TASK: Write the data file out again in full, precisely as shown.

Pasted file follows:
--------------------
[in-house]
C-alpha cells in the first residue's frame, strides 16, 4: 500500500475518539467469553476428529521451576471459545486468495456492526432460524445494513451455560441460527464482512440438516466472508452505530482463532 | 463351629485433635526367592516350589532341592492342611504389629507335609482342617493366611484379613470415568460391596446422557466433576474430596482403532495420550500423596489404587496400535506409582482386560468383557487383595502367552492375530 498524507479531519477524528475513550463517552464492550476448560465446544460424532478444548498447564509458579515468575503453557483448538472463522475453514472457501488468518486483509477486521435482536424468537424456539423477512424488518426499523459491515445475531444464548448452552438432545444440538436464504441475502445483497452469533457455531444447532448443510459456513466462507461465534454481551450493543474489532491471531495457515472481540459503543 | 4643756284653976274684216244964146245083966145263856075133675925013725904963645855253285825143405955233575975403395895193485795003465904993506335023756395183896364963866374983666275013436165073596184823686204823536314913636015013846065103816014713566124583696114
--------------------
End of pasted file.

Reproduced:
[in-house]
C-alpha cells in the first residue's frame, strides 16, 4: 500500500475518539467469553476428529521451576471459545486468495456492526432460524445494513451455560441460527464482512440438516466472508452505530482463532 | 463351629485433635526367592516350589532341592492342611504389629507335609482342617493366611484379613470415568460391596446422557466433576474430596482403532495420550500423596489404587496400535506409582482386560468383557487383595502367552492375530 498524507479531519477524528475513550463517552464492550476448560465446544460424532478444548498447564509458579515468575503453557483448538472463522475453514472457501488468518486483509477486521435482536424468537424456539423477512424488518426499523459491515445475531444464548448452552438432545444440538436464504441475502445483497452469533457455531444447532448443510459456513466462507461465534454481551450493543474489532491471531495457515472481540459503543 | 4643756284653976274684216244964146245083966145263856075133675925013725904963645855253285825143405955233575975403395895193485795003465904993506335023756395183896364963866374983666275013436165073596184823686204823536314913636015013846065103816014713566124583696114